from urban_climate_csv import DataSource


BASE_DIR = Path(__file__).resolve(strict=True).parent


def test_read():
    app = App()
    for key, value in app.read(file_name=Path(BASE_DIR).joinpath('london.csv')).items():
        assert datetime.datetime.fromisoformat(key)
        assert value - 0 == value

The test here is the same as our test for test_read in test_app.py.

Second, add a new file called urban_climate_csv.py. Inside that file, create a class called DataSource with a read method:

import csv
import datetime
from pathlib import Path


BASE_DIR = Path(__file__).resolve(strict=True).parent


class DataSource:

    def read(self, **kwargs):
        temperatures_by_hour = {}
        with open(Path(BASE_DIR).joinpath(kwargs['file_name']), 'r') as file:
            reader = csv.reader(file)
            next(reader)  # Skip header row.
            for row in reader:
                hour = datetime.datetime.strptime(row[0], '%d/%m/%Y %H:%M').isoformat()
                temperature = float(row[2])
                temperatures_by_hour[hour] = temperature

        return temperatures_by_hour

This is same as the read method in our initial app with one difference: We're using kwargs because we want to have the same interface for all our data sources. So, we could add new readers as necessary based on the source of the data.

For example:

from open_weather_csv import DataSource
from open_weather_json import DataSource
from open_weather_api import DataSource


csv_reader = DataSource()
reader.read(file_name='foo.csv')

json_reader = DataSource()
reader.read(file_name='foo.json')

api_reader = DataSource()
reader.read(url='https://foo.bar')

The test should now pass:

(venv)$ python -m pytest .

================================ test session starts ====================================
platform darwin -- Python 3.10.0, pytest-6.2.5, py-1.11.0, pluggy-1.0.0
rootdir: /Users/michael/repos/testdriven/python-dependency-injection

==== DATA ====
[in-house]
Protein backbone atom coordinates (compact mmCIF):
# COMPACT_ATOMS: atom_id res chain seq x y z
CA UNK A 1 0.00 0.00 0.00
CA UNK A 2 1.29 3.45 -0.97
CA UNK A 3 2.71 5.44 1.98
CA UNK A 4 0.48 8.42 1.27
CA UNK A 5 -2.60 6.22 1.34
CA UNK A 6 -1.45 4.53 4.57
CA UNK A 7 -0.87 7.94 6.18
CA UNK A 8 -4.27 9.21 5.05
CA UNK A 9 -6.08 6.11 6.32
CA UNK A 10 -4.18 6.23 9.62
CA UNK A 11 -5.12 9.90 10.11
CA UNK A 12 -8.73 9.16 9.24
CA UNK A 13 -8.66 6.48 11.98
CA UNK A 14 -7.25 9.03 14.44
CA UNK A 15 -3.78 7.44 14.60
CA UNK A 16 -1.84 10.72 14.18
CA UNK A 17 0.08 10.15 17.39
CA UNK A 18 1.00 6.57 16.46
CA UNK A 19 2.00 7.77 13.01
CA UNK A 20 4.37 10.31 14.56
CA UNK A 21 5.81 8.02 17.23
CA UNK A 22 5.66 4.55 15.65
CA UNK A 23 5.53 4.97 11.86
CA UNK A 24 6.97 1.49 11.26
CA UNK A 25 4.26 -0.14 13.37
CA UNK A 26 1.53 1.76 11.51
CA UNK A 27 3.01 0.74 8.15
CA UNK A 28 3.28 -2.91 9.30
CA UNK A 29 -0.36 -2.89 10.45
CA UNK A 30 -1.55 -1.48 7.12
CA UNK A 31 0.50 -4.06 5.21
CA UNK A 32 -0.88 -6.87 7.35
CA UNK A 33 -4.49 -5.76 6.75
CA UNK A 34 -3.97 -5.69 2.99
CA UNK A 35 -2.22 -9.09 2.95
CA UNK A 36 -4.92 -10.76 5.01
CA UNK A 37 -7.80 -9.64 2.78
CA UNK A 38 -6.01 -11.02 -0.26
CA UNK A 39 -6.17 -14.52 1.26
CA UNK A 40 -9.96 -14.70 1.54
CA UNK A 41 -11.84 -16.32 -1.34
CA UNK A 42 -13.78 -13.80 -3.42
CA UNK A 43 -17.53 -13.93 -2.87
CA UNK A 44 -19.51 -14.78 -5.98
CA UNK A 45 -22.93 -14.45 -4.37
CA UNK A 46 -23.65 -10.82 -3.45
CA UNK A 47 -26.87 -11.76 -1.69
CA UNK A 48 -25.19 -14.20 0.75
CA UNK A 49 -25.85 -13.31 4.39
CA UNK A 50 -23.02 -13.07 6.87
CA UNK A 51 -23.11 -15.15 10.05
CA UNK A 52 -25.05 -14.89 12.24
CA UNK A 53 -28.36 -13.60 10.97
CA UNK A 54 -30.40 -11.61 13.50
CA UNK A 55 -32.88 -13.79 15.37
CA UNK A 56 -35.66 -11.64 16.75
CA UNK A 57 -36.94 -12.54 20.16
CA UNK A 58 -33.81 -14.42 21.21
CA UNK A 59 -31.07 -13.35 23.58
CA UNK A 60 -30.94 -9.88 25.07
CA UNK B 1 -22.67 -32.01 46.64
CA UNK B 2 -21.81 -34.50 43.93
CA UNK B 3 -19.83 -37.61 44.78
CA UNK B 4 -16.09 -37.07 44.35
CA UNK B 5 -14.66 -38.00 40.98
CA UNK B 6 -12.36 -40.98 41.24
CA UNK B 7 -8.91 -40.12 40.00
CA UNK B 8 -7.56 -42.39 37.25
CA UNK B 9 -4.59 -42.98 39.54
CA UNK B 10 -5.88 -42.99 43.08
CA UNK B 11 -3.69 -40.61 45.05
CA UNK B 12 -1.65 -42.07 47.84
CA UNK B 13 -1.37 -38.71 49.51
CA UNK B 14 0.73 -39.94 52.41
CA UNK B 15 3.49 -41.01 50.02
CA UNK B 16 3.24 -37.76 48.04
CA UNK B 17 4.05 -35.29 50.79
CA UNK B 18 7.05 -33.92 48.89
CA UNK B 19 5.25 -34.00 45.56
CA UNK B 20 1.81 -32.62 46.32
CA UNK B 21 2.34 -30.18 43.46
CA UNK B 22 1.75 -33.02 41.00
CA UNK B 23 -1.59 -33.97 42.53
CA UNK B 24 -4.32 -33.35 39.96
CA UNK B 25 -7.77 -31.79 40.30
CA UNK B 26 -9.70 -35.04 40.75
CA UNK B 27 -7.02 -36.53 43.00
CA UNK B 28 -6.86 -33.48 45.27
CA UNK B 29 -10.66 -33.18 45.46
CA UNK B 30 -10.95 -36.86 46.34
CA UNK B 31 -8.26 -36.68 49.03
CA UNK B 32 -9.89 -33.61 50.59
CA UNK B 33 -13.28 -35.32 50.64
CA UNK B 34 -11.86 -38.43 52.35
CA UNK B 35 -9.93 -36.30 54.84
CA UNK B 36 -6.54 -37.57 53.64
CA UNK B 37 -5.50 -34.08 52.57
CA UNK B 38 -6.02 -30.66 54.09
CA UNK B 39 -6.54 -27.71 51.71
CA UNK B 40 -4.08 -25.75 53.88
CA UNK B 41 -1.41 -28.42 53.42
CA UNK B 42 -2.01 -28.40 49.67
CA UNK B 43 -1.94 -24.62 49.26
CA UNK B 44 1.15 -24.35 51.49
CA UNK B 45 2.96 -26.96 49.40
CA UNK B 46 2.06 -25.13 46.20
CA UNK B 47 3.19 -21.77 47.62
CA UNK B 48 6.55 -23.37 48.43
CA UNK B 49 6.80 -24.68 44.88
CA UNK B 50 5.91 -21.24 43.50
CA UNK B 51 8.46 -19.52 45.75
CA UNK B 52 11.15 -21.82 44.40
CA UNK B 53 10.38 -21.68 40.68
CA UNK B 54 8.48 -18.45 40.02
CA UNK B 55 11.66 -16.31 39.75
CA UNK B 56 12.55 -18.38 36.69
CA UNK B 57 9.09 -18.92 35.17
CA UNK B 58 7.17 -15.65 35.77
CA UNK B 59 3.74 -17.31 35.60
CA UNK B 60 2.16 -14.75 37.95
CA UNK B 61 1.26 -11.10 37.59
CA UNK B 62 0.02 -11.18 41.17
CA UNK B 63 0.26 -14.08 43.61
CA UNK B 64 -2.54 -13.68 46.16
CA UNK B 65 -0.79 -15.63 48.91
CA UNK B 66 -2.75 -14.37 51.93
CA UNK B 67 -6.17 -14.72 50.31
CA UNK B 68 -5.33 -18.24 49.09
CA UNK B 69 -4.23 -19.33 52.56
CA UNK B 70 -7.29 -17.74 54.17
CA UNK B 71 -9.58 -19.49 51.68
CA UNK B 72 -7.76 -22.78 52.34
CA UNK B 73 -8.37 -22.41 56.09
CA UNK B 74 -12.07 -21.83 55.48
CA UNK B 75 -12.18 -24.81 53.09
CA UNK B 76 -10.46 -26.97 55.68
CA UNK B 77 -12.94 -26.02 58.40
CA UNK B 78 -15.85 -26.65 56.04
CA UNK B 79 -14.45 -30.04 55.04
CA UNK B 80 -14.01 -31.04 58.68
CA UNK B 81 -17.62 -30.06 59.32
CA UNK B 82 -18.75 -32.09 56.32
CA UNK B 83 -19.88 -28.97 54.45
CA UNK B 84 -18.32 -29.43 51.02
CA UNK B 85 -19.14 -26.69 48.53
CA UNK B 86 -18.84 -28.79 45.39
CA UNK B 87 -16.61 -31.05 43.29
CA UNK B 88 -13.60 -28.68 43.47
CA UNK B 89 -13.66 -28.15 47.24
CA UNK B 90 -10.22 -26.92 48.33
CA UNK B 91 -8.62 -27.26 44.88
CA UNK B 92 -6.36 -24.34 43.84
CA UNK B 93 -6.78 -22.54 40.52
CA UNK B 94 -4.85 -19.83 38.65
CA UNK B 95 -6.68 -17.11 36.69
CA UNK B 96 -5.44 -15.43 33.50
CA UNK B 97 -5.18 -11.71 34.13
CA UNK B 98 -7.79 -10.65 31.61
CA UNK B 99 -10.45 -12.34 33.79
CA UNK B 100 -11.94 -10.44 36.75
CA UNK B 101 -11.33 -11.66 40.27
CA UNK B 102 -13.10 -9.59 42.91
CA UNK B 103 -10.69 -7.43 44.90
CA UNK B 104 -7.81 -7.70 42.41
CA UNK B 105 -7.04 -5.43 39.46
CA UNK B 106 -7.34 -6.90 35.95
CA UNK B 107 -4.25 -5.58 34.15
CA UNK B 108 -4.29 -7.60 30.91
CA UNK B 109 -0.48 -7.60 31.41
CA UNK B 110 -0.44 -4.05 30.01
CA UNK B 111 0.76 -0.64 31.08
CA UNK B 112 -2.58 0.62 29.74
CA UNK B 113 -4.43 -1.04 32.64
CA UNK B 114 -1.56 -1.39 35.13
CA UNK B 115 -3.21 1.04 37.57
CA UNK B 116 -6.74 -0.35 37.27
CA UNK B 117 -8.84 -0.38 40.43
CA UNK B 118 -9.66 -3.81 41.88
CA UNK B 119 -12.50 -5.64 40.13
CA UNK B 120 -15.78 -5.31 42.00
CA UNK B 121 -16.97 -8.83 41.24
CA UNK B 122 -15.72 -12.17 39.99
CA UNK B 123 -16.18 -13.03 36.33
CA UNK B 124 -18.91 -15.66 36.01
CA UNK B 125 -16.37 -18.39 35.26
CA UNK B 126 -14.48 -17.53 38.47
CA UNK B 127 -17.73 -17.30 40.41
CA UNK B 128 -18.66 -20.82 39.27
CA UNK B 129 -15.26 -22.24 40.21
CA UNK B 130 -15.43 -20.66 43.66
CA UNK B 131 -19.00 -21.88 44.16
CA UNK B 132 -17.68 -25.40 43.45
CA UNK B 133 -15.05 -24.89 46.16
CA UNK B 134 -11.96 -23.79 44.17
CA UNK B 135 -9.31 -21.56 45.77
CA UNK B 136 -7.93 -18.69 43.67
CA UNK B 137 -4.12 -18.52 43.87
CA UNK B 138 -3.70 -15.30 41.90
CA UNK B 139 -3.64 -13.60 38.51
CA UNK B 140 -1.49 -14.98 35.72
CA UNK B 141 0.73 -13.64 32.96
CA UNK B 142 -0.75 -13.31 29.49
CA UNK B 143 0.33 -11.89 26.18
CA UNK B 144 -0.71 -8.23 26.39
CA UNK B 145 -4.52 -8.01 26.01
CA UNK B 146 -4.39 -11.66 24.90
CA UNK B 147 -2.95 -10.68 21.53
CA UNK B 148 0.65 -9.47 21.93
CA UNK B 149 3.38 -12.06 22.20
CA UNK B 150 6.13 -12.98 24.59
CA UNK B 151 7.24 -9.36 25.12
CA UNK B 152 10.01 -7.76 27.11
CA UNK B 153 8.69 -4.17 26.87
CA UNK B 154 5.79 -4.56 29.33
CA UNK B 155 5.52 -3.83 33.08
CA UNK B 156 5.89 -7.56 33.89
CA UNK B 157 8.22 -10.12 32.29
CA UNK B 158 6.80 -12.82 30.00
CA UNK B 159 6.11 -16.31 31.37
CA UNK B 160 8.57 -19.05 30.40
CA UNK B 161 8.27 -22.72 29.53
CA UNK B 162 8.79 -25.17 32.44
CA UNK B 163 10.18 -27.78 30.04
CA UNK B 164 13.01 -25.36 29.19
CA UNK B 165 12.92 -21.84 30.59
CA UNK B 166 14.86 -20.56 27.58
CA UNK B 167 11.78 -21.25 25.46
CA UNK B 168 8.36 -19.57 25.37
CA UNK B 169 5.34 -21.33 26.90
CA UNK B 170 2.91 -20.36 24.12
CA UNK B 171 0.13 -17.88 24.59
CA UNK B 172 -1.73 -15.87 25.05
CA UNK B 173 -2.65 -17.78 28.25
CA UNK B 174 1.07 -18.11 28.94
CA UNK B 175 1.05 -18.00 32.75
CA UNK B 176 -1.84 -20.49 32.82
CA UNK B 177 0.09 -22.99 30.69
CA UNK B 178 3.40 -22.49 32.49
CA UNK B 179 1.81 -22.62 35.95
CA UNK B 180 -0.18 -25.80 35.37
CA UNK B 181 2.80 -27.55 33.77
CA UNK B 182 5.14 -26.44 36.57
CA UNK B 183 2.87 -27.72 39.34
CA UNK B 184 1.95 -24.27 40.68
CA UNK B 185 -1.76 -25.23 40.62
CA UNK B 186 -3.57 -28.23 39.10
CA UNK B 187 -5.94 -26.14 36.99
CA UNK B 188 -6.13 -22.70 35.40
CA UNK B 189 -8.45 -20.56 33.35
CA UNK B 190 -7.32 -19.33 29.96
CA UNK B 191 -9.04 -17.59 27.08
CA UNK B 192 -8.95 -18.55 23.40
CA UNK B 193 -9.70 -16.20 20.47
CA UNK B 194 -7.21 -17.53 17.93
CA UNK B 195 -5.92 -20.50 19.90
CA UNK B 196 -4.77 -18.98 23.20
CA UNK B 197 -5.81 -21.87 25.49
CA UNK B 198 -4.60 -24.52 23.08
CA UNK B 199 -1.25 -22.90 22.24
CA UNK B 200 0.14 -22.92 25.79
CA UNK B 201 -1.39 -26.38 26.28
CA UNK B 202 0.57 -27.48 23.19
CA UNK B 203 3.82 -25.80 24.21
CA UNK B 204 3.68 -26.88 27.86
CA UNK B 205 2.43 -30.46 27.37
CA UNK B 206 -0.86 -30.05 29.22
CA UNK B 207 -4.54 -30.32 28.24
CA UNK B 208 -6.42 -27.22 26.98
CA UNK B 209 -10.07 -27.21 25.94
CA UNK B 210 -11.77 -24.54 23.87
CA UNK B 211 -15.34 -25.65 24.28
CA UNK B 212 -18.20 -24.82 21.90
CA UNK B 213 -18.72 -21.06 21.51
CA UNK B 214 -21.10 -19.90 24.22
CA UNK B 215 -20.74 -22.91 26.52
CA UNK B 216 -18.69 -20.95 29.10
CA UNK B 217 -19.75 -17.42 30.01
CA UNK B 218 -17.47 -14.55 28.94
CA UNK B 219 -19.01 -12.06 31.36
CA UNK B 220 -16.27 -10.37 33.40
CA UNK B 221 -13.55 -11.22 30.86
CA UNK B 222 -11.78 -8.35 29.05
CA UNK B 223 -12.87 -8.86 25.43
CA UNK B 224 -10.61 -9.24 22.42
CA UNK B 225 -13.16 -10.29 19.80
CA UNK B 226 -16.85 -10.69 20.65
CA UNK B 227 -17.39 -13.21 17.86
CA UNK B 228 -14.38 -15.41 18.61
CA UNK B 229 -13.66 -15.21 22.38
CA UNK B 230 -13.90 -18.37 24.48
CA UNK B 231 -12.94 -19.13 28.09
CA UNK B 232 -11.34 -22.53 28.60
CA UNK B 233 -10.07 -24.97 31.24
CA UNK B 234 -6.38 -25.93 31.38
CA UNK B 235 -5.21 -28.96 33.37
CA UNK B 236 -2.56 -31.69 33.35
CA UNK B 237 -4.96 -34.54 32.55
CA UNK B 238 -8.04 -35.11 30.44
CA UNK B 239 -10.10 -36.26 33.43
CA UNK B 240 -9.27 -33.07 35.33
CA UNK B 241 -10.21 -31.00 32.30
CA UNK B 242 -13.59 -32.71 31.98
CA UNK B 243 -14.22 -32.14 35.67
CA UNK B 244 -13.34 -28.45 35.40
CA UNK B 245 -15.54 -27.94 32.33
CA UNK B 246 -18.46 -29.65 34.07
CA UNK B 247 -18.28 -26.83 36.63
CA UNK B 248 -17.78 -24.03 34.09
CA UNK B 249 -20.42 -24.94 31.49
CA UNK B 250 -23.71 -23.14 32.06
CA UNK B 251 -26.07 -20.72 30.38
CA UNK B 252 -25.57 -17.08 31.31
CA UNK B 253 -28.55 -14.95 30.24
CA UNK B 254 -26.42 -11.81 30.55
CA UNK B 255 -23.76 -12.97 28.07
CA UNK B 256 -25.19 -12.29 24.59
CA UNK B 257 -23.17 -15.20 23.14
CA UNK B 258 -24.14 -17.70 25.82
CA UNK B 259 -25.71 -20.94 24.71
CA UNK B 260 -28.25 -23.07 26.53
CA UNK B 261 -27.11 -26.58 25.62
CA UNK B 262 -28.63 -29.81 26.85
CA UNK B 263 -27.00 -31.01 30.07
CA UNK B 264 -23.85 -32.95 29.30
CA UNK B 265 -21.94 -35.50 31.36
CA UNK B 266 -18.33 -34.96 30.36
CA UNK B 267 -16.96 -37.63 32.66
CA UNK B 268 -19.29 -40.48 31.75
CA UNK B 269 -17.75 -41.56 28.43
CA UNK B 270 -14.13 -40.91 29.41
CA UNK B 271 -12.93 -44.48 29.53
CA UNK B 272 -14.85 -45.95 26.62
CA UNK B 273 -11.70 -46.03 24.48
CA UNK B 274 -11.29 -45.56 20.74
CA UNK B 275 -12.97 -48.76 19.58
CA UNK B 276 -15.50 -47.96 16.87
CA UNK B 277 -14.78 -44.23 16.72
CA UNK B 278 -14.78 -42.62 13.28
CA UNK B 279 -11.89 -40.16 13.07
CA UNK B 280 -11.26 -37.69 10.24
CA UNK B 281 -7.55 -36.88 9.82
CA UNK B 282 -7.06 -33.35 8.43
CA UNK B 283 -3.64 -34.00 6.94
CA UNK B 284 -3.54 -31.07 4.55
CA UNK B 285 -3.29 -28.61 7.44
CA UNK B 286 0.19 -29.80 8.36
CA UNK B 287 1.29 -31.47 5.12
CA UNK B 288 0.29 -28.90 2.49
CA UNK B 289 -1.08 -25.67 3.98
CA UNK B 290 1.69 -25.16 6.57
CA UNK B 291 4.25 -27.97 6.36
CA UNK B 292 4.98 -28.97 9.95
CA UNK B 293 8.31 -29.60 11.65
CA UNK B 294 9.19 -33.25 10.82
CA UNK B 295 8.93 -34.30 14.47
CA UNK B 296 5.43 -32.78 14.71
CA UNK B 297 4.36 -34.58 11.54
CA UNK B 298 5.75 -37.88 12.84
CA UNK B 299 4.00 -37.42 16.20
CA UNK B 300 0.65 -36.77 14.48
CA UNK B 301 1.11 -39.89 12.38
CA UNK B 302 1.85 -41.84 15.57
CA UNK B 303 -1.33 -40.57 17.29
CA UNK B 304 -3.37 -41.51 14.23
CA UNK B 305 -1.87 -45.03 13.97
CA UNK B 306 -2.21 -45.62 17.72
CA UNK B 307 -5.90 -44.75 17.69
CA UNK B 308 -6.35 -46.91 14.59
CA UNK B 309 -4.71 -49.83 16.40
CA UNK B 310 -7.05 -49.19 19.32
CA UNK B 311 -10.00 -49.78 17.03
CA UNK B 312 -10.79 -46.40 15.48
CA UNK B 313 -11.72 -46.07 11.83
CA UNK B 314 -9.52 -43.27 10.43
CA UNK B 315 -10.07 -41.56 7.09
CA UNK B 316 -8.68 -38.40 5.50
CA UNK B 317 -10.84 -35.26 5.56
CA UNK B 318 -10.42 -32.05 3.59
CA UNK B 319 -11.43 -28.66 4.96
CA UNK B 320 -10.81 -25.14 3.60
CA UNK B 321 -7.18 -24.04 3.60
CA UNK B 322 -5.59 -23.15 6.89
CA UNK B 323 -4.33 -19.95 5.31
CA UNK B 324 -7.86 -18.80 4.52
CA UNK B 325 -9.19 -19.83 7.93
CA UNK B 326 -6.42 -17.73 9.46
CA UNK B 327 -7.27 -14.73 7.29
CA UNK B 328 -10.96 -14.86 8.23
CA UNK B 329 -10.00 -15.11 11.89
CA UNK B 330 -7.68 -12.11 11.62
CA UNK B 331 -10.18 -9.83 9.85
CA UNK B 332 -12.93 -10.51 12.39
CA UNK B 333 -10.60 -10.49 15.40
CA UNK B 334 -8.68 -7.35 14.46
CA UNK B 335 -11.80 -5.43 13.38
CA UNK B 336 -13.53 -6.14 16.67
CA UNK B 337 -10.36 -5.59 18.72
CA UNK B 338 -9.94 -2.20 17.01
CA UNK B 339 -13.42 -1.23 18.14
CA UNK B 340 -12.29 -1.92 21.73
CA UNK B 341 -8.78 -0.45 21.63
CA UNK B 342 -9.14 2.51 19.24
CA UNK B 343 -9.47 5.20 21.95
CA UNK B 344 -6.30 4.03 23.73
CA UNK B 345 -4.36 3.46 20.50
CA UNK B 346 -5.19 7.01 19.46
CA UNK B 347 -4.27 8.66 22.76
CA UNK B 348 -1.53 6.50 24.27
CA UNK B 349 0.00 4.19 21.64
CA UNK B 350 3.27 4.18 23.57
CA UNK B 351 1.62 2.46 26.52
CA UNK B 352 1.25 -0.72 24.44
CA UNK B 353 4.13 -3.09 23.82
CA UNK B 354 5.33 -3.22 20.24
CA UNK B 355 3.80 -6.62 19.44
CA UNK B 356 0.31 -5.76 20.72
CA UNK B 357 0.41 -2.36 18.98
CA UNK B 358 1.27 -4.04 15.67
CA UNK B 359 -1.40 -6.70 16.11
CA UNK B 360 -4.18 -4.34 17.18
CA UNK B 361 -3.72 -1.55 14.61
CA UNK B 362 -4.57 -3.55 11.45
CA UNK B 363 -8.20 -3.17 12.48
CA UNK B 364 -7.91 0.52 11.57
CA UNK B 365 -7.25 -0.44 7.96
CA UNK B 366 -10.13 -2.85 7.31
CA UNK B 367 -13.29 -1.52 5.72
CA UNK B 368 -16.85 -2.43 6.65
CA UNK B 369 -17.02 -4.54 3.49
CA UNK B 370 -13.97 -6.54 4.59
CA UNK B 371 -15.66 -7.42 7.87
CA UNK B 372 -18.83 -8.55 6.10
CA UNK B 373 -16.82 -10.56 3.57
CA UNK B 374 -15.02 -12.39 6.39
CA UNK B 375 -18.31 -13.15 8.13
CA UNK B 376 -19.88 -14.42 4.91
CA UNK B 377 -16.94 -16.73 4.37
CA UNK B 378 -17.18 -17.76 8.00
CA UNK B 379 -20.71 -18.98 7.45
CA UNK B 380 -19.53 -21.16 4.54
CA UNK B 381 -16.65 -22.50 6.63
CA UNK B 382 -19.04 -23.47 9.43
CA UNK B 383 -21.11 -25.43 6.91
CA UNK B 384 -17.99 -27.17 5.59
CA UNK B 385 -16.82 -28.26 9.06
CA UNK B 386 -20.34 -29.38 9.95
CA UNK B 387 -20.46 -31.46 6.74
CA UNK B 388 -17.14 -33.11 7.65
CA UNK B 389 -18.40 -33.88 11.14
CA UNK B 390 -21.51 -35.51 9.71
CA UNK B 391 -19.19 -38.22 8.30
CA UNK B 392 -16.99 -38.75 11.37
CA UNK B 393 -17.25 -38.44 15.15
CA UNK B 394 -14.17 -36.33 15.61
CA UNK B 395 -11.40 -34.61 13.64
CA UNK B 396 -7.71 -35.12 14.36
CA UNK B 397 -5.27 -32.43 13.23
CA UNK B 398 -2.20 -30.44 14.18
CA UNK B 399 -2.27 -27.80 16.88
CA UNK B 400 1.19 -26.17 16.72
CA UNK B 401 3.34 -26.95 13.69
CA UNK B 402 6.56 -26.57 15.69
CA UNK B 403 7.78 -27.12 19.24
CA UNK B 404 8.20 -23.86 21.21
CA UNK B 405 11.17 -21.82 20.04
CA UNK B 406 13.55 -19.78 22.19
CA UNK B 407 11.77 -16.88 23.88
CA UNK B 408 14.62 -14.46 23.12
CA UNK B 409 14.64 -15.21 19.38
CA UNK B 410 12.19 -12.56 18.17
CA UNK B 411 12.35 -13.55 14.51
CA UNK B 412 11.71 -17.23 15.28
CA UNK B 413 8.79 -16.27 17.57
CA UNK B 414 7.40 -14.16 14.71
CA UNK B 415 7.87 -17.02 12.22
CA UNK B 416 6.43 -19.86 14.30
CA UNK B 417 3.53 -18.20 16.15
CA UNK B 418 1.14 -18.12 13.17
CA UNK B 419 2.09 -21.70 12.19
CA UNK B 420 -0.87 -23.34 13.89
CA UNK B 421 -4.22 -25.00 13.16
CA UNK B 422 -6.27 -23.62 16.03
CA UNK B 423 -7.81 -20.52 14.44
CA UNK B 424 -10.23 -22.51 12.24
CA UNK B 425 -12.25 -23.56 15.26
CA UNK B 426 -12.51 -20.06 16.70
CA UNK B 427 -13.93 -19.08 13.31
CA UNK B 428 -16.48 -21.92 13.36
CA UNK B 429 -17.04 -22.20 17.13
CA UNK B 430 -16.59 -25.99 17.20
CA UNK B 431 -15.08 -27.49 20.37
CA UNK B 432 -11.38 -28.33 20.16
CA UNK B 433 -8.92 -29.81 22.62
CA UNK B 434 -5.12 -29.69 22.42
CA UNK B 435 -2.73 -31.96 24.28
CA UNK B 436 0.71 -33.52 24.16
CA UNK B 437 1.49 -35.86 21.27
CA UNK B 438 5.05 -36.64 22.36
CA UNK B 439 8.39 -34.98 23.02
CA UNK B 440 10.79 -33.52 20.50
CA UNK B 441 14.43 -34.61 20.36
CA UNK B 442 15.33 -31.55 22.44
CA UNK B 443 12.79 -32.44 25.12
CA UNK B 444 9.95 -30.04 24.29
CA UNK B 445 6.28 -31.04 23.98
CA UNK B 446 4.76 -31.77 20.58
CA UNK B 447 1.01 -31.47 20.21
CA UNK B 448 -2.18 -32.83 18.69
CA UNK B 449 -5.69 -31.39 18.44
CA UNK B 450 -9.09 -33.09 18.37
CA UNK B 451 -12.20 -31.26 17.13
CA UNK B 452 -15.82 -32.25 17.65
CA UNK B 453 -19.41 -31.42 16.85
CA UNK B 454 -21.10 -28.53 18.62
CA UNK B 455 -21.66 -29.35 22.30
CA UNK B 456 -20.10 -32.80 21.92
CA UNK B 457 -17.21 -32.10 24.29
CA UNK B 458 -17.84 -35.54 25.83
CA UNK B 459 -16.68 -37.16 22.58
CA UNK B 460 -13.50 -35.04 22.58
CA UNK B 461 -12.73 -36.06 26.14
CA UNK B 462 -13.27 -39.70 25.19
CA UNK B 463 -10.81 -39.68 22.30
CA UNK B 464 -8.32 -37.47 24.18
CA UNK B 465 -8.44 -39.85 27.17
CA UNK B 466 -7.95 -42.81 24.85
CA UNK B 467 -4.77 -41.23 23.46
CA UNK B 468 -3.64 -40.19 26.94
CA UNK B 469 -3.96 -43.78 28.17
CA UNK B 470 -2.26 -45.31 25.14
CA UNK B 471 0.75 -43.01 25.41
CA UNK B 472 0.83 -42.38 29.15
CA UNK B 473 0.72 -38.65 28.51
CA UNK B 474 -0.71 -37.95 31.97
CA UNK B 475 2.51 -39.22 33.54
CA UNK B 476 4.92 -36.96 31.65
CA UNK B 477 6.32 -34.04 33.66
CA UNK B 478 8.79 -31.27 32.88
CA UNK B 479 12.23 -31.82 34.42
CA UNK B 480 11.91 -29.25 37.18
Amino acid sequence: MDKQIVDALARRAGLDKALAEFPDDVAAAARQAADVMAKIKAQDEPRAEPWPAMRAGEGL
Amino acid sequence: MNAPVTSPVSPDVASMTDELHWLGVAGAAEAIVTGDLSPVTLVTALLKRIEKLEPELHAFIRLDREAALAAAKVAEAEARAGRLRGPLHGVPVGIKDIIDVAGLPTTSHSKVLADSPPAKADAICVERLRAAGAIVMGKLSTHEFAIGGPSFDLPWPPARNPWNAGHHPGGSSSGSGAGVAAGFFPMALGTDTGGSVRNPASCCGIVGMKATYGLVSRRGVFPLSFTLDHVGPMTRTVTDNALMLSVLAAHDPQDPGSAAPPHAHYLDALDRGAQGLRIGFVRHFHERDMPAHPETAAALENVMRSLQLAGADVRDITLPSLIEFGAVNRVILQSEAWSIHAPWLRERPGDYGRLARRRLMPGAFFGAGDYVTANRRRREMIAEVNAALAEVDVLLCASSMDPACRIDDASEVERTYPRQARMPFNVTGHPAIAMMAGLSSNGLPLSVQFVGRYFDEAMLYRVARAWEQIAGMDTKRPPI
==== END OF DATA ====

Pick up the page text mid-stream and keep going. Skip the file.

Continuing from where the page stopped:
collected 2 items

test_app.py ..                                                                [ 66%]
test_urban_climate_csv.py .                                                   [100%]

================================= 3 passed in 0.48s =====================================

Now, we need to update our App class.

First, update the test for read in test_app.py:

def test_read():
    hour = datetime.datetime.now().isoformat()
    temperature = 14.52
    temperature_by_hour = {hour: temperature}

    data_source = MagicMock()
    data_source.read.return_value = temperature_by_hour
    app = App(
        data_source=data_source
    )
    assert app.read(file_name='something.csv') == temperature_by_hour

So what changed? We injected data_source to our App. This simplifies testing as the read method has a single job: to return results from the data source. This is an example of the first benefit of Dependency Injection: Testing is easier since we can inject the underlying dependencies.

Update the test for draw too. Again, we need to inject the data source to App, which can be "anything" with an expected interface -- so MagicMock will do:

def test_draw(monkeypatch):
    plot_date_mock = MagicMock()
    show_mock = MagicMock()
    monkeypatch.setattr(matplotlib.pyplot, 'plot_date', plot_date_mock)
    monkeypatch.setattr(matplotlib.pyplot, 'show', show_mock)

    app = App(MagicMock())
    hour = datetime.datetime.now().isoformat()
    temperature = 14.52
    app.draw({hour: temperature})

    _, called_temperatures = plot_date_mock.call_args[0]
    assert called_temperatures == [temperature]  # check that plot_date was called with temperatures as second arg
    show_mock.assert_called()  # check that show is called

Update the App class as well:

import datetime

import matplotlib.dates
import matplotlib.pyplot


class App:

    def __init__(self, data_source):
        self.data_source = data_source

    def read(self, **kwargs):